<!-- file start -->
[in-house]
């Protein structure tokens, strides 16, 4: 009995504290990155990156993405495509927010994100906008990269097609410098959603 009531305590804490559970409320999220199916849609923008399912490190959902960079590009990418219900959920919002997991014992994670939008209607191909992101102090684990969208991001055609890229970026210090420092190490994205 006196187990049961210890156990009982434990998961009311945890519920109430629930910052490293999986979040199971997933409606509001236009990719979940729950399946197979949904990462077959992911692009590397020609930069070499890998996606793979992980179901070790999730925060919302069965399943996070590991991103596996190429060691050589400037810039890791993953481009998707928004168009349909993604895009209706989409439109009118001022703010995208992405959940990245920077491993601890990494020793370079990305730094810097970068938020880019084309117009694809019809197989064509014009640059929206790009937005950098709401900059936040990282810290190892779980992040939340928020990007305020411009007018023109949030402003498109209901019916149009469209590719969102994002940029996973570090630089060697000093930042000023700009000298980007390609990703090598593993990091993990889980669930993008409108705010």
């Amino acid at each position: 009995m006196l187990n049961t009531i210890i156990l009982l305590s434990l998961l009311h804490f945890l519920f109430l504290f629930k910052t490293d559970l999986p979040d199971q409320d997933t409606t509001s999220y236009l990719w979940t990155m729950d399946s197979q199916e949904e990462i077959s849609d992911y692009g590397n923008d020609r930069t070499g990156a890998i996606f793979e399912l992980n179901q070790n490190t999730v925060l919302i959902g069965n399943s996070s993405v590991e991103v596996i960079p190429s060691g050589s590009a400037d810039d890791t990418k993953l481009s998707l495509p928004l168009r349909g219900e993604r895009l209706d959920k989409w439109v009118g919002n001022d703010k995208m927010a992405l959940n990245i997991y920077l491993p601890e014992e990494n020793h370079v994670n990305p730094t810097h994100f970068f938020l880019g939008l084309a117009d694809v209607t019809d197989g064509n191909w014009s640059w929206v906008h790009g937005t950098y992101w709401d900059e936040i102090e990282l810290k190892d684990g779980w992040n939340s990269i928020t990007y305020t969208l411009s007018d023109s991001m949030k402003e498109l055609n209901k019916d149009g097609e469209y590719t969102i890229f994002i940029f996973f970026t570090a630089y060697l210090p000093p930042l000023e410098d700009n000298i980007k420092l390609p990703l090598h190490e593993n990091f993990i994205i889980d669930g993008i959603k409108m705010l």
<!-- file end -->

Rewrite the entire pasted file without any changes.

[in-house]
């Protein structure tokens, strides 16, 4: 009995504290990155990156993405495509927010994100906008990269097609410098959603 009531305590804490559970409320999220199916849609923008399912490190959902960079590009990418219900959920919002997991014992994670939008209607191909992101102090684990969208991001055609890229970026210090420092190490994205 006196187990049961210890156990009982434990998961009311945890519920109430629930910052490293999986979040199971997933409606509001236009990719979940729950399946197979949904990462077959992911692009590397020609930069070499890998996606793979992980179901070790999730925060919302069965399943996070590991991103596996190429060691050589400037810039890791993953481009998707928004168009349909993604895009209706989409439109009118001022703010995208992405959940990245920077491993601890990494020793370079990305730094810097970068938020880019084309117009694809019809197989064509014009640059929206790009937005950098709401900059936040990282810290190892779980992040939340928020990007305020411009007018023109949030402003498109209901019916149009469209590719969102994002940029996973570090630089060697000093930042000023700009000298980007390609990703090598593993990091993990889980669930993008409108705010």
């Amino acid at each position: 009995m006196l187990n049961t009531i210890i156990l009982l305590s434990l998961l009311h804490f945890l519920f109430l504290f629930k910052t490293d559970l999986p979040d199971q409320d997933t409606t509001s999220y236009l990719w979940t990155m729950d399946s197979q199916e949904e990462i077959s849609d992911y692009g590397n923008d020609r930069t070499g990156a890998i996606f793979e399912l992980n179901q070790n490190t999730v925060l919302i959902g069965n399943s996070s993405v590991e991103v596996i960079p190429s060691g050589s590009a400037d810039d890791t990418k993953l481009s998707l495509p928004l168009r349909g219900e993604r895009l209706d959920k989409w439109v009118g919002n001022d703010k995208m927010a992405l959940n990245i997991y920077l491993p601890e014992e990494n020793h370079v994670n990305p730094t810097h994100f970068f938020l880019g939008l084309a117009d694809v209607t019809d197989g064509n191909w014009s640059w929206v906008h790009g937005t950098y992101w709401d900059e936040i102090e990282l810290k190892d684990g779980w992040n939340s990269i928020t990007y305020t969208l411009s007018d023109s991001m949030k402003e498109l055609n209901k019916d149009g097609e469209y590719t969102i890229f994002i940029f996973f970026t570090a630089y060697l210090p000093p930042l000023e410098d700009n000298i980007k420092l390609p990703l090598h190490e593993n990091f993990i994205i889980d669930g993008i959603k409108m705010l």